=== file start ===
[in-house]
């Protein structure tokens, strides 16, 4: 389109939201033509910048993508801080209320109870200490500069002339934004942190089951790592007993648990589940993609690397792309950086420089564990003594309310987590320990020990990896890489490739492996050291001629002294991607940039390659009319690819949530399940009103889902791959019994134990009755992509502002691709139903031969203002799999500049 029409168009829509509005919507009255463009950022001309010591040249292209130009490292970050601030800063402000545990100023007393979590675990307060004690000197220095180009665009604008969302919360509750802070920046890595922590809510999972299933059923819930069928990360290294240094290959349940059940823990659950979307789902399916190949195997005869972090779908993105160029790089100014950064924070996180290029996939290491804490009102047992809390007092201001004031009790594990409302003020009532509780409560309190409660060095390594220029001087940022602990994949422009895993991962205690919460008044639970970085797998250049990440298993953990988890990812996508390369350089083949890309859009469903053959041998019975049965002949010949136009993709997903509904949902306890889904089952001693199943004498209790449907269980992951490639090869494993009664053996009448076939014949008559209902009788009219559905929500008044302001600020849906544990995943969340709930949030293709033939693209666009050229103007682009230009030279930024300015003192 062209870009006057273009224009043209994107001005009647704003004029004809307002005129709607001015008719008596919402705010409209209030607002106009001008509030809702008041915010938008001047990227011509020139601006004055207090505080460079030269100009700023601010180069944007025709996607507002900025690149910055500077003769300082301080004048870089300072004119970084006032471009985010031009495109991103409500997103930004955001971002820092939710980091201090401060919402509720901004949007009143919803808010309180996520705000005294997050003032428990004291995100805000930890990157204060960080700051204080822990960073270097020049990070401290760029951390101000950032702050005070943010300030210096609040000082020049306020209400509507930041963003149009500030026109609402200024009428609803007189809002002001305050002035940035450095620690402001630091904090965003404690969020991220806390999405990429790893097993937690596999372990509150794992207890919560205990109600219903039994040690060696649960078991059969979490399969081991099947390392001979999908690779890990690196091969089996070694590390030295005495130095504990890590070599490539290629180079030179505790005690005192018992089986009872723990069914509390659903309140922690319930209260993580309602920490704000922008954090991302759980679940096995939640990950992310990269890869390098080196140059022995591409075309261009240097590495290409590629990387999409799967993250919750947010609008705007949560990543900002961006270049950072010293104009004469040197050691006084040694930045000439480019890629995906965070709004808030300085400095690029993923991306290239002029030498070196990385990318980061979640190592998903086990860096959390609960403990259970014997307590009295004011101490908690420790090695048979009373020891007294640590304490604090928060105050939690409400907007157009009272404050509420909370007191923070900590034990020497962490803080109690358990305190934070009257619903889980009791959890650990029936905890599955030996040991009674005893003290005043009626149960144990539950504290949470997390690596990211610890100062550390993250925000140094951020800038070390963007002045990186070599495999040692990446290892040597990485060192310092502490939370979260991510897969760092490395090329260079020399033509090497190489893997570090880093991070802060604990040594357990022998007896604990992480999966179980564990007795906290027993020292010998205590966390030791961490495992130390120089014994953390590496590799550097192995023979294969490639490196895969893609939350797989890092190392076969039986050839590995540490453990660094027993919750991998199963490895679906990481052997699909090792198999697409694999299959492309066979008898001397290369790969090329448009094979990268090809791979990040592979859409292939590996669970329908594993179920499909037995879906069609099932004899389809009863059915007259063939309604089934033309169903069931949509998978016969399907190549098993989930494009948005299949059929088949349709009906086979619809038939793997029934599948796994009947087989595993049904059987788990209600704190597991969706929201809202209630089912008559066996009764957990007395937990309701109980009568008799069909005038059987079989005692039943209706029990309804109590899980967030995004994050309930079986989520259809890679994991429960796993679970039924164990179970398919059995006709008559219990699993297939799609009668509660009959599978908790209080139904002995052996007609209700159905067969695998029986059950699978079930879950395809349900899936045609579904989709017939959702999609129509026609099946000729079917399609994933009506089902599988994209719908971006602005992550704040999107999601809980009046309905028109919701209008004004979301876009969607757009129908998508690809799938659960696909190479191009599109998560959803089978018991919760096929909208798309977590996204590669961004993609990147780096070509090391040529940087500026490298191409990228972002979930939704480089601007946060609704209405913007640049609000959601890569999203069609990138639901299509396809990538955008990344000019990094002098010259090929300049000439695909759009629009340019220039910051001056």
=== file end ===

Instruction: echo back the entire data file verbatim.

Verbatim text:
[in-house]
């Protein structure tokens, strides 16, 4: 389109939201033509910048993508801080209320109870200490500069002339934004942190089951790592007993648990589940993609690397792309950086420089564990003594309310987590320990020990990896890489490739492996050291001629002294991607940039390659009319690819949530399940009103889902791959019994134990009755992509502002691709139903031969203002799999500049 029409168009829509509005919507009255463009950022001309010591040249292209130009490292970050601030800063402000545990100023007393979590675990307060004690000197220095180009665009604008969302919360509750802070920046890595922590809510999972299933059923819930069928990360290294240094290959349940059940823990659950979307789902399916190949195997005869972090779908993105160029790089100014950064924070996180290029996939290491804490009102047992809390007092201001004031009790594990409302003020009532509780409560309190409660060095390594220029001087940022602990994949422009895993991962205690919460008044639970970085797998250049990440298993953990988890990812996508390369350089083949890309859009469903053959041998019975049965002949010949136009993709997903509904949902306890889904089952001693199943004498209790449907269980992951490639090869494993009664053996009448076939014949008559209902009788009219559905929500008044302001600020849906544990995943969340709930949030293709033939693209666009050229103007682009230009030279930024300015003192 062209870009006057273009224009043209994107001005009647704003004029004809307002005129709607001015008719008596919402705010409209209030607002106009001008509030809702008041915010938008001047990227011509020139601006004055207090505080460079030269100009700023601010180069944007025709996607507002900025690149910055500077003769300082301080004048870089300072004119970084006032471009985010031009495109991103409500997103930004955001971002820092939710980091201090401060919402509720901004949007009143919803808010309180996520705000005294997050003032428990004291995100805000930890990157204060960080700051204080822990960073270097020049990070401290760029951390101000950032702050005070943010300030210096609040000082020049306020209400509507930041963003149009500030026109609402200024009428609803007189809002002001305050002035940035450095620690402001630091904090965003404690969020991220806390999405990429790893097993937690596999372990509150794992207890919560205990109600219903039994040690060696649960078991059969979490399969081991099947390392001979999908690779890990690196091969089996070694590390030295005495130095504990890590070599490539290629180079030179505790005690005192018992089986009872723990069914509390659903309140922690319930209260993580309602920490704000922008954090991302759980679940096995939640990950992310990269890869390098080196140059022995591409075309261009240097590495290409590629990387999409799967993250919750947010609008705007949560990543900002961006270049950072010293104009004469040197050691006084040694930045000439480019890629995906965070709004808030300085400095690029993923991306290239002029030498070196990385990318980061979640190592998903086990860096959390609960403990259970014997307590009295004011101490908690420790090695048979009373020891007294640590304490604090928060105050939690409400907007157009009272404050509420909370007191923070900590034990020497962490803080109690358990305190934070009257619903889980009791959890650990029936905890599955030996040991009674005893003290005043009626149960144990539950504290949470997390690596990211610890100062550390993250925000140094951020800038070390963007002045990186070599495999040692990446290892040597990485060192310092502490939370979260991510897969760092490395090329260079020399033509090497190489893997570090880093991070802060604990040594357990022998007896604990992480999966179980564990007795906290027993020292010998205590966390030791961490495992130390120089014994953390590496590799550097192995023979294969490639490196895969893609939350797989890092190392076969039986050839590995540490453990660094027993919750991998199963490895679906990481052997699909090792198999697409694999299959492309066979008898001397290369790969090329448009094979990268090809791979990040592979859409292939590996669970329908594993179920499909037995879906069609099932004899389809009863059915007259063939309604089934033309169903069931949509998978016969399907190549098993989930494009948005299949059929088949349709009906086979619809038939793997029934599948796994009947087989595993049904059987788990209600704190597991969706929201809202209630089912008559066996009764957990007395937990309701109980009568008799069909005038059987079989005692039943209706029990309804109590899980967030995004994050309930079986989520259809890679994991429960796993679970039924164990179970398919059995006709008559219990699993297939799609009668509660009959599978908790209080139904002995052996007609209700159905067969695998029986059950699978079930879950395809349900899936045609579904989709017939959702999609129509026609099946000729079917399609994933009506089902599988994209719908971006602005992550704040999107999601809980009046309905028109919701209008004004979301876009969607757009129908998508690809799938659960696909190479191009599109998560959803089978018991919760096929909208798309977590996204590669961004993609990147780096070509090391040529940087500026490298191409990228972002979930939704480089601007946060609704209405913007640049609000959601890569999203069609990138639901299509396809990538955008990344000019990094002098010259090929300049000439695909759009629009340019220039910051001056």